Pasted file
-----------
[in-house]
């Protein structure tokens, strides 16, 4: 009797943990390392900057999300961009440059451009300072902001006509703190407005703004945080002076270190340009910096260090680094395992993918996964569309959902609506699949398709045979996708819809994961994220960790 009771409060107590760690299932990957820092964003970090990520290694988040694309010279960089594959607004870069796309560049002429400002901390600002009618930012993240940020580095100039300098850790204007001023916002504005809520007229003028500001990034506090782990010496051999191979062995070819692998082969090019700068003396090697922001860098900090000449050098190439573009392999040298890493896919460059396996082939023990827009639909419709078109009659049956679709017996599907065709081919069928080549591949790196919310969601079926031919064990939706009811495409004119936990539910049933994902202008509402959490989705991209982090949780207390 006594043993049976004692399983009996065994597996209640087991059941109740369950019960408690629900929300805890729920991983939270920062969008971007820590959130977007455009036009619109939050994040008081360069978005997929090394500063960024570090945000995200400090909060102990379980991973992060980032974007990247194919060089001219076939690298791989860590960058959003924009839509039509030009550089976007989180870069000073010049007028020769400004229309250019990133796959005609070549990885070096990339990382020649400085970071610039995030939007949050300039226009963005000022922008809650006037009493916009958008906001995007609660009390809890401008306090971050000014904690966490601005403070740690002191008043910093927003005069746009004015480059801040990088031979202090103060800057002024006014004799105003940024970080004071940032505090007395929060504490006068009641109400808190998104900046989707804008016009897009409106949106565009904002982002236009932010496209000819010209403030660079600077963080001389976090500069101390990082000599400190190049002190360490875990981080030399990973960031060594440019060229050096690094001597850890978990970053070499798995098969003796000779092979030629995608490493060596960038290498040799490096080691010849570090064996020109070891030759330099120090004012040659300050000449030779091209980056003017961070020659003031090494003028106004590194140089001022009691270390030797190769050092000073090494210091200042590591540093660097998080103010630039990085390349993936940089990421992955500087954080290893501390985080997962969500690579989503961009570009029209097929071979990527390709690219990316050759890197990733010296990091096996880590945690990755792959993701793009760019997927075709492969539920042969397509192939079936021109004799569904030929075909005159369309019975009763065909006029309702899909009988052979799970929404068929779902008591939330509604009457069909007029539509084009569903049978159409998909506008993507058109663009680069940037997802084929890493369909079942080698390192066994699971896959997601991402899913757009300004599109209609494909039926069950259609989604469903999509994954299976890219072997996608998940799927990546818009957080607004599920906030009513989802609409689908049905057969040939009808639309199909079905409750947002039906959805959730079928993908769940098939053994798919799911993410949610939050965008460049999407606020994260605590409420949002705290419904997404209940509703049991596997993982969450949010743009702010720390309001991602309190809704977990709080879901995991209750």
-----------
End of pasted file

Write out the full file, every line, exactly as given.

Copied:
[in-house]
């Protein structure tokens, strides 16, 4: 009797943990390392900057999300961009440059451009300072902001006509703190407005703004945080002076270190340009910096260090680094395992993918996964569309959902609506699949398709045979996708819809994961994220960790 009771409060107590760690299932990957820092964003970090990520290694988040694309010279960089594959607004870069796309560049002429400002901390600002009618930012993240940020580095100039300098850790204007001023916002504005809520007229003028500001990034506090782990010496051999191979062995070819692998082969090019700068003396090697922001860098900090000449050098190439573009392999040298890493896919460059396996082939023990827009639909419709078109009659049956679709017996599907065709081919069928080549591949790196919310969601079926031919064990939706009811495409004119936990539910049933994902202008509402959490989705991209982090949780207390 006594043993049976004692399983009996065994597996209640087991059941109740369950019960408690629900929300805890729920991983939270920062969008971007820590959130977007455009036009619109939050994040008081360069978005997929090394500063960024570090945000995200400090909060102990379980991973992060980032974007990247194919060089001219076939690298791989860590960058959003924009839509039509030009550089976007989180870069000073010049007028020769400004229309250019990133796959005609070549990885070096990339990382020649400085970071610039995030939007949050300039226009963005000022922008809650006037009493916009958008906001995007609660009390809890401008306090971050000014904690966490601005403070740690002191008043910093927003005069746009004015480059801040990088031979202090103060800057002024006014004799105003940024970080004071940032505090007395929060504490006068009641109400808190998104900046989707804008016009897009409106949106565009904002982002236009932010496209000819010209403030660079600077963080001389976090500069101390990082000599400190190049002190360490875990981080030399990973960031060594440019060229050096690094001597850890978990970053070499798995098969003796000779092979030629995608490493060596960038290498040799490096080691010849570090064996020109070891030759330099120090004012040659300050000449030779091209980056003017961070020659003031090494003028106004590194140089001022009691270390030797190769050092000073090494210091200042590591540093660097998080103010630039990085390349993936940089990421992955500087954080290893501390985080997962969500690579989503961009570009029209097929071979990527390709690219990316050759890197990733010296990091096996880590945690990755792959993701793009760019997927075709492969539920042969397509192939079936021109004799569904030929075909005159369309019975009763065909006029309702899909009988052979799970929404068929779902008591939330509604009457069909007029539509084009569903049978159409998909506008993507058109663009680069940037997802084929890493369909079942080698390192066994699971896959997601991402899913757009300004599109209609494909039926069950259609989604469903999509994954299976890219072997996608998940799927990546818009957080607004599920906030009513989802609409689908049905057969040939009808639309199909079905409750947002039906959805959730079928993908769940098939053994798919799911993410949610939050965008460049999407606020994260605590409420949002705290419904997404209940509703049991596997993982969450949010743009702010720390309001991602309190809704977990709080879901995991209750």